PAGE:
The Battle of Amiens: Macron jeered by Whirlpool workers after Le Pen's publicity stunt
21:23 – “You have nothing to propose”

Macron is repeatedly telling Marine Le Pen of “constantly talking about the past and proposing nothing”.

21:18 – Labour reforms being argued over

The pair are arguing about the controversial labour reforms brought in Hollande's government of which Macron was the Economy Minister.

Le Pen is accusing Macron for everything Hollande's government did wrong, Macron is refusing to take the blame.

21: 15 – Some reaction from Twitter to the blistering start

21:12 – “You tell a lot of lies and propose nothing”

Oh as expected Le Pen is trying to get under Macron's skin. She mentions his post-first round party at La Rotunde, which he was criticized for. 

“Madame Le Pen,” says Macron. “The French deserve better”. 

He accuses her of saying “stupid things”. 

He also accuses her of “telling lots of lies but of proposing no solution.”

21:00 – And we're off with Le Pen and the gloves are off straight away

Le Pen starts the ball rolling by immediately laying into Emmanuel Macron essentially following her argument from throughout the  campaign that he is the heir to François Hollande's disastrous government.

She on the other hand is the “candidate of the people, of France's culture, its civilisation.. the candidate that protects the French people, their jobs, France's borders and protects the French against Islamist fundamentalism.”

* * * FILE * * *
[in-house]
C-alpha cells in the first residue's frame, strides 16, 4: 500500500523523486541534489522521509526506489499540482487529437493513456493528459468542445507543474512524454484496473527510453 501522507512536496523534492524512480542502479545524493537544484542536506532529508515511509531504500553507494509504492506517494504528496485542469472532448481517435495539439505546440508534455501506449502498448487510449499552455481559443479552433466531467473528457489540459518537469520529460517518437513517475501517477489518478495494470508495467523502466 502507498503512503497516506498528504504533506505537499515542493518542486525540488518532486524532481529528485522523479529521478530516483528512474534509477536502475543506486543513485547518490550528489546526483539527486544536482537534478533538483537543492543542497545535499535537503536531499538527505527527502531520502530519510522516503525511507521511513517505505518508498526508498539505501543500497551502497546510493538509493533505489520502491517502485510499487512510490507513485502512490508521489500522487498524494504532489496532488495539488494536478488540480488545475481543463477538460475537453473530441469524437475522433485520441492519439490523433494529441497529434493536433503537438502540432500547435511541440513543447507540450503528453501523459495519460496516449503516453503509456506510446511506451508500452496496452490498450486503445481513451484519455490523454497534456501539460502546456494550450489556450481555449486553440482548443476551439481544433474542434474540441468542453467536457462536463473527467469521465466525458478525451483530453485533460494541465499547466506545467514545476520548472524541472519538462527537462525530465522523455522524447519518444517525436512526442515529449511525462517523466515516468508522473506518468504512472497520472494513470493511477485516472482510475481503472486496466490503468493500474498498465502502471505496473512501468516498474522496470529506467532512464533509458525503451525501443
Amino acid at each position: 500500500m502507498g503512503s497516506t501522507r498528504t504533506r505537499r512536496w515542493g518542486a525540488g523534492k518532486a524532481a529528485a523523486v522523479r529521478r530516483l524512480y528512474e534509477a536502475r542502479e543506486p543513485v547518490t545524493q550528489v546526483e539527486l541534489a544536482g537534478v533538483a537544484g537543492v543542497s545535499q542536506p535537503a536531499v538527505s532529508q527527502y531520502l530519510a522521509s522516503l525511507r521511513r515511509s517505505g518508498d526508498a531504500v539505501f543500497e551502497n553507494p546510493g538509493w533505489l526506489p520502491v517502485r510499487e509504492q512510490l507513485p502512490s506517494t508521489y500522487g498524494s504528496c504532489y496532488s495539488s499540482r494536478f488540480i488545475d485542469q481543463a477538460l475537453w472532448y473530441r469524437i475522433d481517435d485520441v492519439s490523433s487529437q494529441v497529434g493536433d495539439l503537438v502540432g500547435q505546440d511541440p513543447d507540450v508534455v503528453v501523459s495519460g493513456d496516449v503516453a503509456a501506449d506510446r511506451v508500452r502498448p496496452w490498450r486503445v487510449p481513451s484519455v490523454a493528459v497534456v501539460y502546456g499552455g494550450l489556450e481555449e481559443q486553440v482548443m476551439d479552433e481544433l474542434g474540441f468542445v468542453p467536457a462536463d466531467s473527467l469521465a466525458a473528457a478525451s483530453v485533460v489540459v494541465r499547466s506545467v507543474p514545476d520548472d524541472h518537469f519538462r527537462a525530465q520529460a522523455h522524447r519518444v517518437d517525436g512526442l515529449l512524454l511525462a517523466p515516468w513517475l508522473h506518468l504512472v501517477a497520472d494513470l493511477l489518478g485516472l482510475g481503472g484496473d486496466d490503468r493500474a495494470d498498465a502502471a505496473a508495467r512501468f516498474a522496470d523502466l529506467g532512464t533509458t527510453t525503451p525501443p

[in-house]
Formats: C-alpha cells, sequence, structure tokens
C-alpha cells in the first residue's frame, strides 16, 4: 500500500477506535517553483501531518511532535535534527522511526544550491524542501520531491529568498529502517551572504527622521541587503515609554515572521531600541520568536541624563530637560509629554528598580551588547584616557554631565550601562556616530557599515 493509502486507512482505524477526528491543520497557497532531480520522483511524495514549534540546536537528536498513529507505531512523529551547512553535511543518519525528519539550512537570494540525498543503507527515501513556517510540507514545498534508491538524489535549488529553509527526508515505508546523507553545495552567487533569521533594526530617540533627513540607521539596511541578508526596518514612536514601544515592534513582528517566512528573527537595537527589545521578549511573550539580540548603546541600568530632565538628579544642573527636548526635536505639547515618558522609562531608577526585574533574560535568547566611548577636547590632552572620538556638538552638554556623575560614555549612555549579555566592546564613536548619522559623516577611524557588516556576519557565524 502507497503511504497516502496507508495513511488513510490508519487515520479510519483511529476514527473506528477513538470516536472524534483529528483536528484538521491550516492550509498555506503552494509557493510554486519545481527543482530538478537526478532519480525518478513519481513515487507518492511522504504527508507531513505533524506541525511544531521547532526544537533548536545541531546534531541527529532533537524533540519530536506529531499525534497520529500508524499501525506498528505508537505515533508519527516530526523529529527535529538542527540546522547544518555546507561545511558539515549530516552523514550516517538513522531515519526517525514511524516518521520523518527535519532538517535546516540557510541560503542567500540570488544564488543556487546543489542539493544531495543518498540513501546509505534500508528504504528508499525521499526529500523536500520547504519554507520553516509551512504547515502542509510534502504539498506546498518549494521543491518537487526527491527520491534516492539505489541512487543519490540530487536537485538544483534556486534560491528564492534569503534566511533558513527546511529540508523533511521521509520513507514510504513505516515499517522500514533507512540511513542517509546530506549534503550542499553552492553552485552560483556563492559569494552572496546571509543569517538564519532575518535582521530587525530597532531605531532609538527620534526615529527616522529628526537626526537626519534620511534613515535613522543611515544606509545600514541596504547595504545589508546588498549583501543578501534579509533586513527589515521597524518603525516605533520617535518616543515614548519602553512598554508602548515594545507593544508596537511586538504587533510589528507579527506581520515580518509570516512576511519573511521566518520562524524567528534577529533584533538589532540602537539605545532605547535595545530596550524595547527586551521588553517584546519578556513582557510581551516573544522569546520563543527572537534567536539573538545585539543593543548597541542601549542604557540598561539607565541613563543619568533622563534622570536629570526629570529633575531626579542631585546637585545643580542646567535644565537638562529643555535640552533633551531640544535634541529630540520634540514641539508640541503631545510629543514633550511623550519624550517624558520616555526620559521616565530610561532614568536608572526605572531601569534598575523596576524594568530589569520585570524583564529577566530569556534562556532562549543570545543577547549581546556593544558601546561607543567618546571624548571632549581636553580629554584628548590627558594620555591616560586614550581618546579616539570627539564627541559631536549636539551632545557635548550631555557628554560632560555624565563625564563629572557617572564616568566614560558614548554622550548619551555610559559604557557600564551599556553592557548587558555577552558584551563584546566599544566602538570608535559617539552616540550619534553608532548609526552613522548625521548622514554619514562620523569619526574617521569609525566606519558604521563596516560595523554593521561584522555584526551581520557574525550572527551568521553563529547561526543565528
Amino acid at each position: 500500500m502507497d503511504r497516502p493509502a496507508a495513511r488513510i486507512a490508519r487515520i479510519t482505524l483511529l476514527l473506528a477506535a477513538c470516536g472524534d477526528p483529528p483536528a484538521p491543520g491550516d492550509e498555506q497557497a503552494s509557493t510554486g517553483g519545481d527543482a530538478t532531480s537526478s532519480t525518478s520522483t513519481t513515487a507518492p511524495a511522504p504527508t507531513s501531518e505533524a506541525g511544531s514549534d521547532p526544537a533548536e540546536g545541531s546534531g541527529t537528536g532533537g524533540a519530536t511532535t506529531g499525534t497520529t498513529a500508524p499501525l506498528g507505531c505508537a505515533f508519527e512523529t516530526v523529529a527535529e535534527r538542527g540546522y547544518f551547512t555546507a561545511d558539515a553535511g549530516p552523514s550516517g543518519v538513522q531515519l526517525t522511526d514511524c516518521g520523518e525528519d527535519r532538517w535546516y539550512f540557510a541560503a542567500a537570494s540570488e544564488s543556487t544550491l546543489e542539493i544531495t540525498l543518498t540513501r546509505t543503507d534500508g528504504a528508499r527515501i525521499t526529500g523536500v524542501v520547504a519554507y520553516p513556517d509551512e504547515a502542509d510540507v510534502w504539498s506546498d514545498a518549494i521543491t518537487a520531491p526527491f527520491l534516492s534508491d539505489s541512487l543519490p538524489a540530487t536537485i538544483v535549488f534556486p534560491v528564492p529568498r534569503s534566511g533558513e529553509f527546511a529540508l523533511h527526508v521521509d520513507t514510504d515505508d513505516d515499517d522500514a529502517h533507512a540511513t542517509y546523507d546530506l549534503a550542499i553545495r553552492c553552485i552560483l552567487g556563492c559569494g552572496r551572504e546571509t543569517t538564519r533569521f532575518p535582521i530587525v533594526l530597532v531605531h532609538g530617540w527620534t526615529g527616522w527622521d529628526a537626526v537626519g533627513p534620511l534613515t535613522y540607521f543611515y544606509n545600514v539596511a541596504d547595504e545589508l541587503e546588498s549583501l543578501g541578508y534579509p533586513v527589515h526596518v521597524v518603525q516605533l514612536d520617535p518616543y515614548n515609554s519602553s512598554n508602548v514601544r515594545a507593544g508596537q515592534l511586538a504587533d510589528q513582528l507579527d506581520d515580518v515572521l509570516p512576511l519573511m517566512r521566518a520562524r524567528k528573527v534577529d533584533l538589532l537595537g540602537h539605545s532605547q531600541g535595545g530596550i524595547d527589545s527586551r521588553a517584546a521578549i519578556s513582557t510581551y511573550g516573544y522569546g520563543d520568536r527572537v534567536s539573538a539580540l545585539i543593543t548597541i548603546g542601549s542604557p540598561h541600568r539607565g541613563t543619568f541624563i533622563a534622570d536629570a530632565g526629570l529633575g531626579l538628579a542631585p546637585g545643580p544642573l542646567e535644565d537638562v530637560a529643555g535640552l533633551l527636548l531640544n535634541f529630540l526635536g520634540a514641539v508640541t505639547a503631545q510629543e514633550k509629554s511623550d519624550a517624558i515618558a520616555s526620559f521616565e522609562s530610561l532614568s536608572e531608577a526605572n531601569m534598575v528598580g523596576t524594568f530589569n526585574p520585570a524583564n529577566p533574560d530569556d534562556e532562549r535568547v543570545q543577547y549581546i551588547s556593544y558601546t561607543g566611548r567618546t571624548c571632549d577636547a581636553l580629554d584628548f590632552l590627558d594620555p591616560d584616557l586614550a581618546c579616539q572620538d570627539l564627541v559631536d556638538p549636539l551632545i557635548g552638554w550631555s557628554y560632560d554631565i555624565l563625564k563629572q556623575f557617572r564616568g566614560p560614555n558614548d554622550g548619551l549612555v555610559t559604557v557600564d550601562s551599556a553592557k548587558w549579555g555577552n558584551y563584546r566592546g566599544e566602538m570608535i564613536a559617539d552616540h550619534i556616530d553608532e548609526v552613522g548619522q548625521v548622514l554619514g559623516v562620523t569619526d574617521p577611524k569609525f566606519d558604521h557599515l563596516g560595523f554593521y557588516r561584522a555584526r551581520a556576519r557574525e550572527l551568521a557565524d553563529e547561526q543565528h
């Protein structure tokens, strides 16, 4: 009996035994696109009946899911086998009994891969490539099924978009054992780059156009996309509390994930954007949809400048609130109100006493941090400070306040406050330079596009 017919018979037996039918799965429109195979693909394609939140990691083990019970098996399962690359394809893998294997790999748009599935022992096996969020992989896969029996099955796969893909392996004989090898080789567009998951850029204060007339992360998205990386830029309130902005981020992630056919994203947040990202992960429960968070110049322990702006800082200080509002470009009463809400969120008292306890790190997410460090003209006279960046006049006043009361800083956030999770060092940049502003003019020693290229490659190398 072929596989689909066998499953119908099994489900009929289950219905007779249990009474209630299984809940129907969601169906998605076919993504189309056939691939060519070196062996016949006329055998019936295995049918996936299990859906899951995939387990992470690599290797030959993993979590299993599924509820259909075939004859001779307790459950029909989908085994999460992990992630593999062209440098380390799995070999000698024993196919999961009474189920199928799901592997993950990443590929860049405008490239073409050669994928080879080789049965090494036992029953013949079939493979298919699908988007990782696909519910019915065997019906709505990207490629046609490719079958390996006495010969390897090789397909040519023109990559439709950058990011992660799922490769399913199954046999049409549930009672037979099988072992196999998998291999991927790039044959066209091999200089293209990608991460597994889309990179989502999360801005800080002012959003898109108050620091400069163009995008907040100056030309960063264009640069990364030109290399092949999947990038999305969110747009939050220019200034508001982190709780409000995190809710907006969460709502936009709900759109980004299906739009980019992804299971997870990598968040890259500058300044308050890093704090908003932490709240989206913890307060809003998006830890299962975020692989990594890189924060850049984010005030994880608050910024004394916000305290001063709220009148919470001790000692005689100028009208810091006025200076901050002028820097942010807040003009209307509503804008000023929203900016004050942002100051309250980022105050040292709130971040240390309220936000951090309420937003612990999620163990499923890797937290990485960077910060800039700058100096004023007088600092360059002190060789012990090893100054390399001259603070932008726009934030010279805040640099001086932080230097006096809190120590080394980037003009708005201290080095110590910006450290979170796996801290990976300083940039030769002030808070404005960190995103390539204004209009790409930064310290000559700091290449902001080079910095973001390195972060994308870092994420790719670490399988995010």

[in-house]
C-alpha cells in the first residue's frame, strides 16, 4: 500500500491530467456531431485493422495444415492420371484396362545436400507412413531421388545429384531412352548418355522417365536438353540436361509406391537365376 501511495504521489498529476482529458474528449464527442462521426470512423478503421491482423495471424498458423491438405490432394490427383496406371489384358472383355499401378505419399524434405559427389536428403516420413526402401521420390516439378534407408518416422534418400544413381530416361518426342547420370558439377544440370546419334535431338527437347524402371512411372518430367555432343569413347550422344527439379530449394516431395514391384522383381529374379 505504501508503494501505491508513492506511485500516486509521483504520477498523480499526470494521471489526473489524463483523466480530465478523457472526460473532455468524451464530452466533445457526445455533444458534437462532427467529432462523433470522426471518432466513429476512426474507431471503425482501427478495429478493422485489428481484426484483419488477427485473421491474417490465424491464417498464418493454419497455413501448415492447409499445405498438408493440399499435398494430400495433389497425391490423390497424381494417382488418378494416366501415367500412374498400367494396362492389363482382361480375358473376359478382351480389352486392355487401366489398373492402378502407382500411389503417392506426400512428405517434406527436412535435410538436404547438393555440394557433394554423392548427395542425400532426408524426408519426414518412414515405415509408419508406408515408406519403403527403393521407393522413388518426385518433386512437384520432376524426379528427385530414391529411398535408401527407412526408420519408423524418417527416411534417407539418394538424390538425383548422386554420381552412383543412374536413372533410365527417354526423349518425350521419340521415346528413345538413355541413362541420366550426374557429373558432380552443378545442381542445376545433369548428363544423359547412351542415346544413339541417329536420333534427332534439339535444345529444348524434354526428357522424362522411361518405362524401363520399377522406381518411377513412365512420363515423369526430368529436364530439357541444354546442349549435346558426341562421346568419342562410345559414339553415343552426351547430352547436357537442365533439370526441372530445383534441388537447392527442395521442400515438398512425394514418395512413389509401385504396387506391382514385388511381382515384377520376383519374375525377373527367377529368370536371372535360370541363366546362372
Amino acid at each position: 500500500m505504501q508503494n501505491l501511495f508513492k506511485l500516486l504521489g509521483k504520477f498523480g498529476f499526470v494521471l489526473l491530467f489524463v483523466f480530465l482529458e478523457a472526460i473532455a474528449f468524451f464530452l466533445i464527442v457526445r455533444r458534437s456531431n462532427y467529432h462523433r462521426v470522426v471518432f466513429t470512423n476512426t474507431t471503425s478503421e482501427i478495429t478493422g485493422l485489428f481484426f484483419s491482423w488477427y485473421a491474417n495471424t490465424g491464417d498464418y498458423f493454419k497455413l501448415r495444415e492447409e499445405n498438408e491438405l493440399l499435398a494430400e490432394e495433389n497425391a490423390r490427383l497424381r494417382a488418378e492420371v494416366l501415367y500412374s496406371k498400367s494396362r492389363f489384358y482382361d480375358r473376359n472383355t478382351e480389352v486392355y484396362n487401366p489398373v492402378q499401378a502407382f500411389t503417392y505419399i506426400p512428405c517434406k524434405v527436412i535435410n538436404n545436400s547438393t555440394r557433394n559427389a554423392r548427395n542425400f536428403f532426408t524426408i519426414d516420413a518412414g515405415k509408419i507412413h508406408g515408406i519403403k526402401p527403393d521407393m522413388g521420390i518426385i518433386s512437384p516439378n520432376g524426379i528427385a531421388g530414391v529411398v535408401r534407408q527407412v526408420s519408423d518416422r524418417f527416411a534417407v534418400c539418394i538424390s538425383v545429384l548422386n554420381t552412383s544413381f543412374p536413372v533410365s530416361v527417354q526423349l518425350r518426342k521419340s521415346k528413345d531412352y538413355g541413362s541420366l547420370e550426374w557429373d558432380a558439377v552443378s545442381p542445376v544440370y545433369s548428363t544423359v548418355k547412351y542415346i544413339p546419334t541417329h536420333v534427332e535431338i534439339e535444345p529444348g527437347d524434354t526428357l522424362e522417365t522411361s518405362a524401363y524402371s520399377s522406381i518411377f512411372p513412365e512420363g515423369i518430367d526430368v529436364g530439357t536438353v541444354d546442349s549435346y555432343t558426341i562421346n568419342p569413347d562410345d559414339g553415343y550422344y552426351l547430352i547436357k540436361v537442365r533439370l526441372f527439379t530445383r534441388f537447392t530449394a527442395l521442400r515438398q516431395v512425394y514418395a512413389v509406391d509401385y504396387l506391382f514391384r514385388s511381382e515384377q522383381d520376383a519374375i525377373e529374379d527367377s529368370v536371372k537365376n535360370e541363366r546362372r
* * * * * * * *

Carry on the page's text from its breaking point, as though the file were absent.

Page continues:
Macron blasts Le Pen for being the heir of the family Le Pen, the far right National Front party and the extreme right.

He presents a far more positive image of the country that he says is the one he wants to bring to the French people.

20:55 – Some key numbers about tonight

20:45 – Candidates are in place 

As you'd expect the candidates are in the studio in Seine St Denis to the north of Paris. They have been locked away with advisers for the last two days running through what might happen and probably memorizing a few put downs and insults.

Not long to go now.

20:37 – What's it all about?

If most analysts say tonight's debate between the two leading contenders won't change anything, is there any point us all gathering around TV screens tonight?

Well apart from tradition and good old TV viewing, tonight's debate could sway the minds of many abstainers for a start. It may persuade them to get out and vote or reinforce their view that it's not worth turning up at the polling station.

But it's worth remembering that this whole French election malarkey doesn't end on Sunday night. If Le Pen performs well tonight and can boost her score above 40 percent she can take that momentum into next month's legislative elections, where she might have realistic dreams of forming the main opposition party in France. 

Macron too can hope a strong performance can convince voters that he is a president that shouldn't just be backed on Sunday but also in the crucial general election.

So Sunday's result might not ride on tonight but it's important enough.